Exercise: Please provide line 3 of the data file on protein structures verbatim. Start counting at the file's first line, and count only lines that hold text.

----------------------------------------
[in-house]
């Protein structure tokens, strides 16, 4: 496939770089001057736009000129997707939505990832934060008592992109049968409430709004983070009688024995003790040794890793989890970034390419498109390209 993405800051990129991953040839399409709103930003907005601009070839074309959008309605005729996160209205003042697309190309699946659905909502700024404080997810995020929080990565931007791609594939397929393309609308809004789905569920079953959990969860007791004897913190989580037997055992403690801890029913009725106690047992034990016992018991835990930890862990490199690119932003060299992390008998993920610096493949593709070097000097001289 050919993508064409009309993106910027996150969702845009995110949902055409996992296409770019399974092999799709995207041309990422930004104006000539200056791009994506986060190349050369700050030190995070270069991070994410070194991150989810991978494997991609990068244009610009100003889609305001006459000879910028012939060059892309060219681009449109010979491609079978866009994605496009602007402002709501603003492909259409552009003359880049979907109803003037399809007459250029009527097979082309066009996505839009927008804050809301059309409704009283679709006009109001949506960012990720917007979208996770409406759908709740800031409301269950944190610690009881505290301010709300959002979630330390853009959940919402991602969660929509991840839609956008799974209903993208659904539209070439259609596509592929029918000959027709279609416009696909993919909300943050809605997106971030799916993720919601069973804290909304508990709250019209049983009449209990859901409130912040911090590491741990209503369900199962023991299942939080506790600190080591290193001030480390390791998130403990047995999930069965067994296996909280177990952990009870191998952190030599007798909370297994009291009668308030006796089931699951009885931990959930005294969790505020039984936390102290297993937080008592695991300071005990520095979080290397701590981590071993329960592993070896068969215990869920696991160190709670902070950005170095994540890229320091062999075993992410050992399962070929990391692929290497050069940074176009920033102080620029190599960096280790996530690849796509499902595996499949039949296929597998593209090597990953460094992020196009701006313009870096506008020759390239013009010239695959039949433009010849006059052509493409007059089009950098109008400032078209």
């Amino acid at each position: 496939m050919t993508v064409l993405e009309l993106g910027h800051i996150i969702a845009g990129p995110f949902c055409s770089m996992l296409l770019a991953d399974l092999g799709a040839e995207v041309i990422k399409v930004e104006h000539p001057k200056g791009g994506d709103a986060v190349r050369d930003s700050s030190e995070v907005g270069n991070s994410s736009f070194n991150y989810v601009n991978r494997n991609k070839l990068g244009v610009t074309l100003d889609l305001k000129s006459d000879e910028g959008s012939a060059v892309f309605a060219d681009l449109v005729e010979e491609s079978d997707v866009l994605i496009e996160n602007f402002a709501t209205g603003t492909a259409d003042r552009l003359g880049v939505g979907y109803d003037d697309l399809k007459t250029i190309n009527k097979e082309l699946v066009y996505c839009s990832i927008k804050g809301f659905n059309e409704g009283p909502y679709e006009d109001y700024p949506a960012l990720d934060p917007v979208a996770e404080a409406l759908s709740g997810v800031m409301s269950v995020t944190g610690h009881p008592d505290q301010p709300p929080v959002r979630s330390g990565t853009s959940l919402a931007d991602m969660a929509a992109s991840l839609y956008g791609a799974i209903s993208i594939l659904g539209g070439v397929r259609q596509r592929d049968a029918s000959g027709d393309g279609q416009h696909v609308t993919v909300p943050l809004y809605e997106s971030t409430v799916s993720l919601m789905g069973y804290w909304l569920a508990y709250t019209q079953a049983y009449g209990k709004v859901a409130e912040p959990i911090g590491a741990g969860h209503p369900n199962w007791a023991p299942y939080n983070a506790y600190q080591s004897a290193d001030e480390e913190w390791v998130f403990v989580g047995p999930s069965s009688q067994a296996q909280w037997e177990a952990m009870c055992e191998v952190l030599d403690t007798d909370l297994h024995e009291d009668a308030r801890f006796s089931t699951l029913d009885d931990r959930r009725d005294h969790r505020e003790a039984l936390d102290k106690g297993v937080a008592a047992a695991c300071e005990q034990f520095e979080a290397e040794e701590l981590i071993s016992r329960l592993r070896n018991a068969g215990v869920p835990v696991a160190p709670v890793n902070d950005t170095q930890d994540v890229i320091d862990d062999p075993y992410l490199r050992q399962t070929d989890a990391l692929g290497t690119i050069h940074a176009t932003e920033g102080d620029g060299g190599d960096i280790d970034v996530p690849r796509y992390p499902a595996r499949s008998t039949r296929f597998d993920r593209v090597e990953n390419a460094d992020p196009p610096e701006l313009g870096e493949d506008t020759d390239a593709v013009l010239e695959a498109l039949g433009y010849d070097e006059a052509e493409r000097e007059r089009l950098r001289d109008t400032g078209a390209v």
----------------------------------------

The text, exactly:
């Amino acid at each position: 496939m050919t993508v064409l993405e009309l993106g910027h800051i996150i969702a845009g990129p995110f949902c055409s770089m996992l296409l770019a991953d399974l092999g799709a040839e995207v041309i990422k399409v930004e104006h000539p001057k200056g791009g994506d709103a986060v190349r050369d930003s700050s030190e995070v907005g270069n991070s994410s736009f070194n991150y989810v601009n991978r494997n991609k070839l990068g244009v610009t074309l100003d889609l305001k000129s006459d000879e910028g959008s012939a060059v892309f309605a060219d681009l449109v005729e010979e491609s079978d997707v866009l994605i496009e996160n602007f402002a709501t209205g603003t492909a259409d003042r552009l003359g880049v939505g979907y109803d003037d697309l399809k007459t250029i190309n009527k097979e082309l699946v066009y996505c839009s990832i927008k804050g809301f659905n059309e409704g009283p909502y679709e006009d109001y700024p949506a960012l990720d934060p917007v979208a996770e404080a409406l759908s709740g997810v800031m409301s269950v995020t944190g610690h009881p008592d505290q301010p709300p929080v959002r979630s330390g990565t853009s959940l919402a931007d991602m969660a929509a992109s991840l839609y956008g791609a799974i209903s993208i594939l659904g539209g070439v397929r259609q596509r592929d049968a029918s000959g027709d393309g279609q416009h696909v609308t993919v909300p943050l809004y809605e997106s971030t409430v799916s993720l919601m789905g069973y804290w909304l569920a508990y709250t019209q079953a049983y009449g209990k709004v859901a409130e912040p959990i911090g590491a741990g969860h209503p369900n199962w007791a023991p299942y939080n983070a506790y600190q080591s004897a290193d001030e480390e913190w390791v998130f403990v989580g047995p999930s069965s009688q067994a296996q909280w037997e177990a952990m009870c055992e191998v952190l030599d403690t007798d909370l297994h024995e009291d009668a308030r801890f006796s089931t699951l029913d009885d931990r959930r009725d005294h969790r505020e003790a039984l936390d102290k106690g297993v937080a008592a047992a695991c300071e005990q034990f520095e979080a290397e040794e701590l981590i071993s016992r329960l592993r070896n018991a068969g215990v869920p835990v696991a160190p709670v890793n902070d950005t170095q930890d994540v890229i320091d862990d062999p075993y992410l490199r050992q399962t070929d989890a990391l692929g290497t690119i050069h940074a176009t932003e920033g102080d620029g060299g190599d960096i280790d970034v996530p690849r796509y992390p499902a595996r499949s008998t039949r296929f597998d993920r593209v090597e990953n390419a460094d992020p196009p610096e701006l313009g870096e493949d506008t020759d390239a593709v013009l010239e695959a498109l039949g433009y010849d070097e006059a052509e493409r000097e007059r089009l950098r001289d109008t400032g078209a390209v």